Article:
Gloria Sebastián Lelio

What distinguishes Sebastián Lelio’s funny-sad character study isn’t just its ubiquitous subject, a middle-aged divorcee looking for love and sex. It’s that we watch Gloria not simply getting her groove back (though we do see that), but also feeling numbed and downcast much of the time, often with the help of a drink. The Chilean director’s fourth feature isn’t some simplistic tale of uplift but one that honestly depicts someone who is taking emotional risks, having fun, and taking her lumps too.

Gloria, played by a tireless Paulina Garcia, lives alone in Santiago and likes to go out dancing; she wears dated granny glasses but her adventures would probably give her own daughter a run for her money. When she gets together with a timid-seeming retiree named Rodrigo, she enjoys herself but can’t help pushing him around a little; a complicated family dinner suggests that the need for approval isn’t something that goes away with age. (An underdeveloped detail, hard to ignore in a Chilean film, is that Rodrigo was a military officer, presumably during the Pinochet era.)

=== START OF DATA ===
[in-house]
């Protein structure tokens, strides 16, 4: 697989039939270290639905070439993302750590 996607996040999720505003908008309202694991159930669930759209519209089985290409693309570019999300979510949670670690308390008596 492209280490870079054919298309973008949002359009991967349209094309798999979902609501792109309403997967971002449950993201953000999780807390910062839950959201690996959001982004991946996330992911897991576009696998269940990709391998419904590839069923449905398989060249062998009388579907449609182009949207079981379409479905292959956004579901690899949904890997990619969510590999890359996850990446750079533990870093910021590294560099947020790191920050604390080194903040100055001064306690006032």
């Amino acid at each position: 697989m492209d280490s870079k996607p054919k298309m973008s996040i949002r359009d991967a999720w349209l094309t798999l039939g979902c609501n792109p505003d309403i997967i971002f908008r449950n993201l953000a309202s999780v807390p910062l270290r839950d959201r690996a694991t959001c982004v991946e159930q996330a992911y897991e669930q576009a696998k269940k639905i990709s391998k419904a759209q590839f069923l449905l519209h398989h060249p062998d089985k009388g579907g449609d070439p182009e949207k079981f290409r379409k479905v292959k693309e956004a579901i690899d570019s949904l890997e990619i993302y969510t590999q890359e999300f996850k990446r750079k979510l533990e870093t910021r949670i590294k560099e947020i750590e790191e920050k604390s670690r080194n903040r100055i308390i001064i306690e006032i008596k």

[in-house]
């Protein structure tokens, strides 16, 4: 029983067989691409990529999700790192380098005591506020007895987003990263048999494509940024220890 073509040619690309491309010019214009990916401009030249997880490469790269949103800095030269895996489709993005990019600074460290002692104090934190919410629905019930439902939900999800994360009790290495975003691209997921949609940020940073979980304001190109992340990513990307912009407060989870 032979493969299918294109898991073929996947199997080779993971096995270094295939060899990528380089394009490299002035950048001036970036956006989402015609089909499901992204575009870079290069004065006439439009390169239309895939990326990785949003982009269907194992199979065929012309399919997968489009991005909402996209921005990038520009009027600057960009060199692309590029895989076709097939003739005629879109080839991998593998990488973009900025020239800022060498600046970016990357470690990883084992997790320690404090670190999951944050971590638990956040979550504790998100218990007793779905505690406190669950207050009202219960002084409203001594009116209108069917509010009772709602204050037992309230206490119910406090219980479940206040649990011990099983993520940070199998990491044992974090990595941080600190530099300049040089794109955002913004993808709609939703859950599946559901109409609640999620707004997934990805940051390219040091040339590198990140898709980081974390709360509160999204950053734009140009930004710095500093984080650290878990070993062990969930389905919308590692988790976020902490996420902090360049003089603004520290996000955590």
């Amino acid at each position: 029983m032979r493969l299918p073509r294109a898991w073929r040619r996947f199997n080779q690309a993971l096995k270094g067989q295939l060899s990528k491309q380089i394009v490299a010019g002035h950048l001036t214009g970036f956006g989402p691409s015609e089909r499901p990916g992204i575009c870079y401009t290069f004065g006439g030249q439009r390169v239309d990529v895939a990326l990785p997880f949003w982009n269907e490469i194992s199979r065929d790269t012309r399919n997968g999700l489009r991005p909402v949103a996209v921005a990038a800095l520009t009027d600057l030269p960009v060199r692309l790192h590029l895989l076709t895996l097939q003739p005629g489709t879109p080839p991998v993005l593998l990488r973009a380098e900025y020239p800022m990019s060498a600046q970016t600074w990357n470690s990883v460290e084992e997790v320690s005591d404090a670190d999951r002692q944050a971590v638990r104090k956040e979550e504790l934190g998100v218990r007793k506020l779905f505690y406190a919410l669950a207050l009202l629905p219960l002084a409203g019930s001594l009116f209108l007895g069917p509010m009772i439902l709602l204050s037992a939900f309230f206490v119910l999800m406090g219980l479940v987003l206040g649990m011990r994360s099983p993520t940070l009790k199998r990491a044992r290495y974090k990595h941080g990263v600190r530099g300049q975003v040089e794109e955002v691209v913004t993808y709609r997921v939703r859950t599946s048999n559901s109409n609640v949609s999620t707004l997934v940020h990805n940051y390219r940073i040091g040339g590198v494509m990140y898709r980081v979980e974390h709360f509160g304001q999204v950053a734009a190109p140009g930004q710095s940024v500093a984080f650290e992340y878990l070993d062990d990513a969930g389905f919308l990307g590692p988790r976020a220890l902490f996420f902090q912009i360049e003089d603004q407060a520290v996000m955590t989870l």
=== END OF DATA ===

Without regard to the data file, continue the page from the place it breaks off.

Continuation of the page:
Lelio, again co-writing with Gonzalo Mazo, centers the film on Garcia from start to finish, right down to scenes of her stumbling about her apartment or blinking in the pitiless light of day after an all-nighter. Garcia is up to the challenge (though, truth be told, those specs seem an unnecessarily obscuring touch), and brings a welcome, defiant sense of brio to a complex role.